Stranded Sails - or Stranded Sails: Explorers of the Cursed Islands, as the rather wordy full title reads - is an open-world game set on a desert island with the mission of escaping, since you've been stranded there. It does come with a few bugbears that we didn't like, but overall we had quite a bit of fun, so here's what we think.
You start off the game by boarding a ship with your father, the captain, and a bunch of people who all hold different jobs such as a cook, blacksmith, and so on. Your ship sets sail, heading for colder climates, but as the title suggests, disaster strikes. Your ship is broken apart and you find yourself marooned on a desert island - a rather warmer place than your intended destination.
This island forms part of an archipelago, and from here you must build up a survival camp by building houses for your crewmates and planting crops to make food, all while trying to find a way of escape. One might think the colourful farming focus might warrant a comparison to Stardew Valley,but it doesn't quite capture the magic of that classic. That said, there's lots to like here, even though there were some things we didn't enjoy.
As mentioned before, the crew is stranded all over the archipelago, and it's your job to find, rescue, and bring them back to the main camp. It's interesting that the game is often talked about while referencing its farming element as, while this was an important game mechanic, it seemed like the most fun was had exploring our new home. Not that's far from a bad thing - in fact, the farming is just a part of it, and serves its purpose well, but there were other parts we enjoyed more.
The first few hours of game involve finding people and then searching for things they want or have lost. These fetch quests seemed a little laboured at times, like rowing out on a small boat to find the fisherman on a sandbank and bring him back, only to be told he's lost his fishing rod. You then have to row out to the same location to bring it back, leaving you wondering why he hadn't mentioned it before.
Then there's the fact you have to go and chop wood, and each strike means you have to press the square button three times. You can't just hold it down, which annoyed us a little. These little niggles meant the first hours of play dragged a little bit, but after a while the game showed its depth to us and the experience improved.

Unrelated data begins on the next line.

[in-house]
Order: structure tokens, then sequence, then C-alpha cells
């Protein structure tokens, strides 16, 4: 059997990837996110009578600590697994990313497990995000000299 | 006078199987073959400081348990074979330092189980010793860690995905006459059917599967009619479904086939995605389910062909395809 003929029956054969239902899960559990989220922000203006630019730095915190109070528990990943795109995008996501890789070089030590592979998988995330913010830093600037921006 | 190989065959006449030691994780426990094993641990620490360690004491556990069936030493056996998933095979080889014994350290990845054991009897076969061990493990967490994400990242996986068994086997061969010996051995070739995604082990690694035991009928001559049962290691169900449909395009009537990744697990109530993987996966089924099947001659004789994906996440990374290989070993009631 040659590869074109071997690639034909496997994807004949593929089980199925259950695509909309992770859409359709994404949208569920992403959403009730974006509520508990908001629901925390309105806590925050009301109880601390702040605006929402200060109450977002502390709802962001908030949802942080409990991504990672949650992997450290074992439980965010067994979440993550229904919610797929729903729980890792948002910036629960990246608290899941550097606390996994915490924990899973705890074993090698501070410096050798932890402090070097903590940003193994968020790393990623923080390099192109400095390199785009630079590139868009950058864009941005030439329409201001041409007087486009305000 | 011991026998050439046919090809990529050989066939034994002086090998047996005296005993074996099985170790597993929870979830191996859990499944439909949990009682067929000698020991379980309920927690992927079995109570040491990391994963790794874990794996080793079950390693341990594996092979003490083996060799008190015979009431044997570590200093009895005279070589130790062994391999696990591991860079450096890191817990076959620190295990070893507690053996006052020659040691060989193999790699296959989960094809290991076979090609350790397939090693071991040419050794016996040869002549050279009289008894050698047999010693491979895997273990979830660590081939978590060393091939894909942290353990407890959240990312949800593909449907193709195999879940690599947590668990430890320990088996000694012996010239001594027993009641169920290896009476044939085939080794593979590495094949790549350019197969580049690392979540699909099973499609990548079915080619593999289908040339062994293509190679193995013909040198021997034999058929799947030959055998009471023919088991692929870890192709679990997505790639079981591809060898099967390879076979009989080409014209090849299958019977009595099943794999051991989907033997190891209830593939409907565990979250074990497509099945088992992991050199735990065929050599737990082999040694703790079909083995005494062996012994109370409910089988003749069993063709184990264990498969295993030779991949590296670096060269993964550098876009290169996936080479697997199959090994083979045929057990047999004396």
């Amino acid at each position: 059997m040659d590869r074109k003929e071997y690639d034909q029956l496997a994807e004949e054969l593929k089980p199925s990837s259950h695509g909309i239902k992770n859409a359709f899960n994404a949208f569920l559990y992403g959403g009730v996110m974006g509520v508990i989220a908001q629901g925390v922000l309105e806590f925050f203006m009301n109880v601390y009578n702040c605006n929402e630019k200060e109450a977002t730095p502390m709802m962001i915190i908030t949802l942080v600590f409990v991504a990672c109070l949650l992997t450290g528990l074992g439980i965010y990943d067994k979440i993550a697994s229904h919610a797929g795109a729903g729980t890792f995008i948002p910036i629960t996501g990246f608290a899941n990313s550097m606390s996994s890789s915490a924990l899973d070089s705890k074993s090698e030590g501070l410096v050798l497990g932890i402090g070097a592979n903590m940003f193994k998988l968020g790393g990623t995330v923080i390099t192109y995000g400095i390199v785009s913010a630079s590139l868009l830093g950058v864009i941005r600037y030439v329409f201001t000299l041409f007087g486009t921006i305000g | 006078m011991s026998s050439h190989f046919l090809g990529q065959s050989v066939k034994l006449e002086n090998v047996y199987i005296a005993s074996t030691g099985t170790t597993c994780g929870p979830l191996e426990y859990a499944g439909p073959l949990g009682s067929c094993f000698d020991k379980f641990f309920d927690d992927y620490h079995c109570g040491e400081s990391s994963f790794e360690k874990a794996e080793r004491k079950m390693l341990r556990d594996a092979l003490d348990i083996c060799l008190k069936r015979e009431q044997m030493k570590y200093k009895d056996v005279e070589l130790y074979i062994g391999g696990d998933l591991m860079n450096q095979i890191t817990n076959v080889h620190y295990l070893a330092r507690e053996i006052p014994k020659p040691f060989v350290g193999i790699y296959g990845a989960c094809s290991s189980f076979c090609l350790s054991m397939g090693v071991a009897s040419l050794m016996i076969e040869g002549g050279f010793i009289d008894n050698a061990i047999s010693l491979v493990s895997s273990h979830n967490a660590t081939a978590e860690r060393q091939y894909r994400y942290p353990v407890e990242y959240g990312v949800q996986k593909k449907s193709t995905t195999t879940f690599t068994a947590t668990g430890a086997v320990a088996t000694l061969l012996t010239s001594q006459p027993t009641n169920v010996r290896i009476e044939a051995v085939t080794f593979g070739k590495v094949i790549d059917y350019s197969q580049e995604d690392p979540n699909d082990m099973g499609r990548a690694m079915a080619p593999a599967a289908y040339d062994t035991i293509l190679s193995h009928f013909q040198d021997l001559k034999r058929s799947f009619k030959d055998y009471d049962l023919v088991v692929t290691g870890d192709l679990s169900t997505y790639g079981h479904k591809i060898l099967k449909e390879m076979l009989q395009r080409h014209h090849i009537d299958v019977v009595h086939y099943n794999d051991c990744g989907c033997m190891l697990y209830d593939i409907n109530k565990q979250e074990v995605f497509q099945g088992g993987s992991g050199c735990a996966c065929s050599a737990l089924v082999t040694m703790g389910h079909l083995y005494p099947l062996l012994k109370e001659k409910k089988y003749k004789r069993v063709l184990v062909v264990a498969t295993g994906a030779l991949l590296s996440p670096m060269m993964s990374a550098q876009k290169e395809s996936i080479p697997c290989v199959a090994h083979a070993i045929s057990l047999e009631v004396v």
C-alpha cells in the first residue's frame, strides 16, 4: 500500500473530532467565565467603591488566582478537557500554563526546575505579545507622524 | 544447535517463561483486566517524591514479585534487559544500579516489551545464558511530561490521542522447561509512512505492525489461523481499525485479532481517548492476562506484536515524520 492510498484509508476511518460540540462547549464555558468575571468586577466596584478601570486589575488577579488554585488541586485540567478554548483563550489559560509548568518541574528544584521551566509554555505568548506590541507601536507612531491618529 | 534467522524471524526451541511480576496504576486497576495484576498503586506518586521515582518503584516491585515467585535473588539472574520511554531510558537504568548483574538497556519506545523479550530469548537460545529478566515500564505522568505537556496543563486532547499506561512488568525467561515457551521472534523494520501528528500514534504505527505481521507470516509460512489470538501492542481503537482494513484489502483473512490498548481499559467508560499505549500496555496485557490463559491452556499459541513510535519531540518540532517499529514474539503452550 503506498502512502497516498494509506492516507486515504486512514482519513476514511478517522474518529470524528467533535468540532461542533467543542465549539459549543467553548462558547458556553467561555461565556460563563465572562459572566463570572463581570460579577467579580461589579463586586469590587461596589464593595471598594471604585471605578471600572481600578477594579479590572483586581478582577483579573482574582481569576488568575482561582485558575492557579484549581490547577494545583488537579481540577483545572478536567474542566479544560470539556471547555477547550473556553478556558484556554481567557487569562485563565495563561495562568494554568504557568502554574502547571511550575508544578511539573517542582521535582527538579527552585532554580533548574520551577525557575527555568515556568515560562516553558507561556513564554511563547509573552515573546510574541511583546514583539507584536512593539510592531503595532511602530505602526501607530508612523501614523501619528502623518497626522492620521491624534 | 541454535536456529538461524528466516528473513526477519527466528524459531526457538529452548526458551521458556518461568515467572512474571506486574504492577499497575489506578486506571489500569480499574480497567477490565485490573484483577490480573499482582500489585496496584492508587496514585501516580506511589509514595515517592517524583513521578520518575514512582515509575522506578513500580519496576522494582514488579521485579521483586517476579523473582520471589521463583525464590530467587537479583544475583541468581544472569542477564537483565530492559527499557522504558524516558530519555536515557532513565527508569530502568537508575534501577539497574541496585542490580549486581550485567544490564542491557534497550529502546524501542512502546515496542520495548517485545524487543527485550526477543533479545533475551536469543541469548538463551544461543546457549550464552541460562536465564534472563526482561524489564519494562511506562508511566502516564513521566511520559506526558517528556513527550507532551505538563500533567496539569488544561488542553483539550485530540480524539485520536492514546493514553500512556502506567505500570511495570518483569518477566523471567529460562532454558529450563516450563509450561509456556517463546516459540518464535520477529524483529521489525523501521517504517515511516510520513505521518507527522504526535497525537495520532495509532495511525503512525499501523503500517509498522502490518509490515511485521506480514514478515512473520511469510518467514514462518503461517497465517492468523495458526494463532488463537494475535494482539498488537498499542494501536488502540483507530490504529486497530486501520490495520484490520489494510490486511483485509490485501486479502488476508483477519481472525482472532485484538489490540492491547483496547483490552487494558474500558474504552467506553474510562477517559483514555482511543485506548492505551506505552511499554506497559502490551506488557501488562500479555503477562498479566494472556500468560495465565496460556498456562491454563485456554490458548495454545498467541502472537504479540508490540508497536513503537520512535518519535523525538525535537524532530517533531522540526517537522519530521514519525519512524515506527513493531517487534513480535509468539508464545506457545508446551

One thing we didn't like was the characterisation, or lack thereof. We didn't really feel connected to any of the other survivors, and it felt more like they were there just to open up new quests. This is possibly down to the fact that all of the dialogue is text-based, and there are no voiceovers.
When you do get further into the experience, it gets better and more fun. You spend the majority of your time exploring the islands, and as new tools are opened, you can access more areas. This means there's always a reason to return to a place you've been before, for example when you get the axe, as you can cut through some plants that were previously blocking the path.
There's an interesting stamina element, meaning you only have a limited time to explore things before you knacker yourself out. This did seem to run out a little quickly, especially if you press the sprint button. As the game progresses you can plant and you harvest more food, which is then used to make dishes that will replenish your energy. You can also discover new recipes, and the later recipes replenish more energy, meaning can explore further. If you do run out of stamina, you collapse, waking up on the back half of the boat.
The exploration was our favourite part, but as soon as you find yourself fishing and growing more things, the game has a lot more depth. We liked the fact that you have to discover new recipes through a trial and error system, placing ingredients together, pressing cook, and hoping for the best, rather than discovering them in books.
Visually, we loved what we saw. It reminded us of one of those bright, old-school JRPGs just as they started going 3D. It's bright and colourful and made us think that this may be one for younger gamers as well. Music-wise, we found it calming and well suited.
Something interesting is that the camera is fixed, and can't be moved with the right stick (we played on PS4). At first, we found ourselves trying to move it, but the game really works without a moving camera. The only thing is the view seems to be a little too zoomed in and a little more space to breathe would have been nicer.
One thing we also have to mention is the day and night cycle, which really had some nice lighting and looked great. The interface was also really pleasant and seemed perfectly suited to the console.
To sum up, Stranded Sails is a nice-looking, pleasant experience that has quite a bit to offer. The first couple of hours seem a little laboured, but after that it gets better. It isn't in the same league as other farming games, but it has more than just farming under its belt. If you're a fan of old school JRPGs or want something in the vein of Harvest Moon on the sea, maybe have a little look at this.